Agricultural Pioneer: Dr. Norman Borlaug
It has been said that Norman Borlaug has “More than any other single man of our age,…provided bread for the hungry world.” As a scientist and humanitarian, Norman used the lessons he learned growing up in Iowa to start a “Green Revolution” and try to feed the hungry throughout the world.
Growing Up in Iowa
Norman was born to a family of Norwegian immigrants on a farm near Cresco, Iowa in 1914. His parents left Norway to escape food shortages. Norman obtained his early education in a one-room rural schoolhouse. His classmates were from different cultural backgrounds. Some were Czech, others were Norwegian. These children discovered, in that small Iowa school, they had much in common. They saw their parents working together on farms despite ethnic and language differences to ensure sufficient food was provided for all. It was an experience of seeing people coming together to ensure there was food for all that would remain with Norman throughout his life and would come to influence his work.
College in Minnesota
Norman attended the University of Minnesota where he studied forestry. He was also a successful athlete, participating in the wrestling program. The determination and dedication it took to be a successful wrestler would stick with him throughout his life.
After he received his degree in forestry in 1937, he worked for the U.S. Forestry Service at stations in Massachusetts and Idaho. He later returned to the University of Minnesota to study plant pathology and received his master's degree in 1939.
While at the University of Minnesota, Norman listened to a lecture from Dr. Elvin Stakman, the head of the university’s plant pathology department. It was at this lecture that Norman heard Stakman talk about how science would “ . . . go further than has ever been possible to [end] the miseries of hunger and starvation from this earth.” Norman was hooked and decided then to work towards his doctorate. He received that degree in 1942.
The “Green Revolution”
When Norman graduated with his Ph.D. in 1942, it was during World War II. He began work with DuPont, a company that then specialized in using science and chemistry to create new and innovative products. But he was soon offered a position with a new research project in Mexico. He accepted, and Norman began his work as a research scientist.
It was while in Mexico he first saw the plight of poverty-stricken wheat farmers. They were barely able to sustain themselves due to many poor harvests. Norman believed he could use his knowledge of science to help these farmers.
Norman was responsible for researching wheat production. For the next 16 years he worked in Mexico to try to create a variety of wheat that could produce a large yield, or harvest, and could also resist fungus and disease. By 1960 he was successful in using genetics to create high-yielding, disease-resistant varieties of wheat. The creation of these new wheat varieties and improved crop management was the start of what would be called “The Green Revolution.”
Reaching the Rest of the World
The United Nations Food and Agriculture Organization was inspired by Norman’s work in Mexico. They asked him and his team from Mexico to turn their attention to the Middle East and South Asia.
The problem of extreme poverty and failing harvests affected not only Mexico, but also much of the developing world. Throughout the 1960s, Norman worked in India, Pakistan, Egypt, Tunisia, Syria, Iran, Libya, Jordan, Lebanon, Turkey, Iraq, Afghanistan, Algeria and Saudi Arabia. There he taught scientists and farmers how planting new varieties of wheat could help feed the hungry in their countries.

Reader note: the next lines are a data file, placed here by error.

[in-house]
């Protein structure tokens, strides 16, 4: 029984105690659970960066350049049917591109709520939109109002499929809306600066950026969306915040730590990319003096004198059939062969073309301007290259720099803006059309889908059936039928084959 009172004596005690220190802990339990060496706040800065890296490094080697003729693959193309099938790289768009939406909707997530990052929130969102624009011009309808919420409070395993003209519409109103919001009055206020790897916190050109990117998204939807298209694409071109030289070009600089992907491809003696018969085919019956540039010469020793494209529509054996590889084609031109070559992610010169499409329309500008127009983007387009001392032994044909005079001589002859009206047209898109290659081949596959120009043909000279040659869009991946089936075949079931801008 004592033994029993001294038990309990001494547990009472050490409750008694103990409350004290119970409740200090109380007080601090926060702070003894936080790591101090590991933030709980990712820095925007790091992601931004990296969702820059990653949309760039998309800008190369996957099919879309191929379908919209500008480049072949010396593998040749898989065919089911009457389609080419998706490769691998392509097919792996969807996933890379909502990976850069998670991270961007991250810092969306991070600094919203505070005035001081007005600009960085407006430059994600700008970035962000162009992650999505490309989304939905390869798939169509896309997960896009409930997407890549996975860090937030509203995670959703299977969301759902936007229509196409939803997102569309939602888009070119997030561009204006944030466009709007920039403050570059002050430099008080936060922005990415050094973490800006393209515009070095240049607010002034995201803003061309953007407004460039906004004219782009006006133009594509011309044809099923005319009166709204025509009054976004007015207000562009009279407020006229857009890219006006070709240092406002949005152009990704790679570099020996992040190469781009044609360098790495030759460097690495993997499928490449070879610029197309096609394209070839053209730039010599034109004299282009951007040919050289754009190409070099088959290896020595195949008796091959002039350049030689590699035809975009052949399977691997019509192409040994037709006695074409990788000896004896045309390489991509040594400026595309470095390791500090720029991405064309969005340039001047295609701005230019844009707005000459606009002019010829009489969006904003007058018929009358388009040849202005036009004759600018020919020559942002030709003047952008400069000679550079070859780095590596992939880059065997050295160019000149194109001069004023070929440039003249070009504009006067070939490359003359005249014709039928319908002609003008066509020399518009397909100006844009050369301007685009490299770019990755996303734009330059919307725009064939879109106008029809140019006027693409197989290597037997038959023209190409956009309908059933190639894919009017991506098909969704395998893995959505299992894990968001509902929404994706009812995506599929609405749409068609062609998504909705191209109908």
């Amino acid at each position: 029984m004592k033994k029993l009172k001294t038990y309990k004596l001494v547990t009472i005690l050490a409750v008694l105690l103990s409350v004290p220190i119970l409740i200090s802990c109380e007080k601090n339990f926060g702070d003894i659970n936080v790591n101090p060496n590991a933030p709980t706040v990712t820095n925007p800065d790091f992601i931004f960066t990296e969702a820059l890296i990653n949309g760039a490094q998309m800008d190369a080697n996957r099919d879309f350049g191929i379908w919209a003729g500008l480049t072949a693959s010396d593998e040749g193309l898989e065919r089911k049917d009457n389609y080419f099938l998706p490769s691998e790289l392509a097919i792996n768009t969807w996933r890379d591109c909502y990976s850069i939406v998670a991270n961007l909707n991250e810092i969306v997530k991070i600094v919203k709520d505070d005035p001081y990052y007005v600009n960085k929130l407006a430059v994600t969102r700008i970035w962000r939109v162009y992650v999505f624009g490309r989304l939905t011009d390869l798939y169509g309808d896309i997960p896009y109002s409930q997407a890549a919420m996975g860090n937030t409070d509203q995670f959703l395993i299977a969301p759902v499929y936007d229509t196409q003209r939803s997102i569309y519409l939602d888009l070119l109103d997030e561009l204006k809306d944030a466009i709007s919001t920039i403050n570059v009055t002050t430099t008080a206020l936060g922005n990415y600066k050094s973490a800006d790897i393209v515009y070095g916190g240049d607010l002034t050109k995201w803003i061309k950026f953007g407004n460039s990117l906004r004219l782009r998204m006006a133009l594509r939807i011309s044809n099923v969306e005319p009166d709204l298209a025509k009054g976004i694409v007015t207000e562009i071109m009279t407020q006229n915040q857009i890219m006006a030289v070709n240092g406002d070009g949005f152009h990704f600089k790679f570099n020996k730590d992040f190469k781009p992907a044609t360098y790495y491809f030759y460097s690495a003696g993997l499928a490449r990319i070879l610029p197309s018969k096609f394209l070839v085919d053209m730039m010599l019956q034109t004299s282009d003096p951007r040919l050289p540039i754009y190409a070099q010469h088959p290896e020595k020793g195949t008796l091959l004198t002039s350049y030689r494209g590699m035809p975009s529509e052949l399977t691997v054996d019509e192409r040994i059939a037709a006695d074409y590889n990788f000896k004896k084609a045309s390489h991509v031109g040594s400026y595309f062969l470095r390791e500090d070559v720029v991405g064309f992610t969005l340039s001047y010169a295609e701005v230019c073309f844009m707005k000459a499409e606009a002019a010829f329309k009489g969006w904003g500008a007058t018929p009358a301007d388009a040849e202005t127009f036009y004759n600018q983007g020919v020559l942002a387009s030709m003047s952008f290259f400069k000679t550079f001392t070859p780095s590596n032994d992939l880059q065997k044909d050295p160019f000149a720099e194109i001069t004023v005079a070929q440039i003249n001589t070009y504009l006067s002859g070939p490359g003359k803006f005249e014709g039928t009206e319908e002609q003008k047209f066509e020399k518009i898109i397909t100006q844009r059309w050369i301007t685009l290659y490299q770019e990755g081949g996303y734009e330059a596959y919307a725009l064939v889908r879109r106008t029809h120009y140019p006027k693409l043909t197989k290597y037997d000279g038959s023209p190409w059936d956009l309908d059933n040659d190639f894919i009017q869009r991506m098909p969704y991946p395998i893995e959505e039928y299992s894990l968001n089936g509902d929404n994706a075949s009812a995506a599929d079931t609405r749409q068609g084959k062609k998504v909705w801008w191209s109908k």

Nobel Peace Prize Winner
In 1970 Norman was nominated for, and won, the Nobel Peace Prize for his work to end world hunger in India and Pakistan. Norman remains the only agricultural scientist ever to receive the Nobel Peace Prize, and one of its least known recipients.
The World Food Prize
To bring more attention to the issue of hunger, Norman asked the Nobel Foundation to create a category for food and agriculture. When he was refused, he sought financial sponsors and in 1986 created what he hoped would be an award equally as prestigious as the Nobel Peace Prize—The World Food Prize.
The annual World Food Prize ceremony is held in Des Moines, Iowa—and the prize money totaling $250,000 comes from fellow Iowan and philanthropist, John Ruan. John Ruan said that he began his work with the World Food Prize because “Close to one billion people still suffer from malnutrition, nearly one-sixth of the world population, primarily women and children, infants and the unborn.” This yearly ceremony continues to draw attention to the problem of world hunger and the role agriculture can play in solving that problem.
Norman’s work was not without critics. Over the years environmentalists criticized Norman, saying the crops he developed demand high levels of chemical fertilizer and other chemicals that could damage the environment. In later years he was criticized for his support of continued research and use of genetically modified crops. He continued to defend his work, arguing for the need to feed the world.
Congressional Gold Medal Honor
On December 6, 2006 the United States House of Representatives voted to honor Borlaug with the Congressional Gold Medal, the nation’s highest civilian honor. This honor was awarded to Norman on July 17, 2007 at the United States Capitol. To date, he is the only person to be awarded both the Congressional Gold Medal of Honor as well as the Nobel Peace Prize.
A Lasting Impact
Norman continued his efforts to promote the use science to feed the hungry until his death in 2009.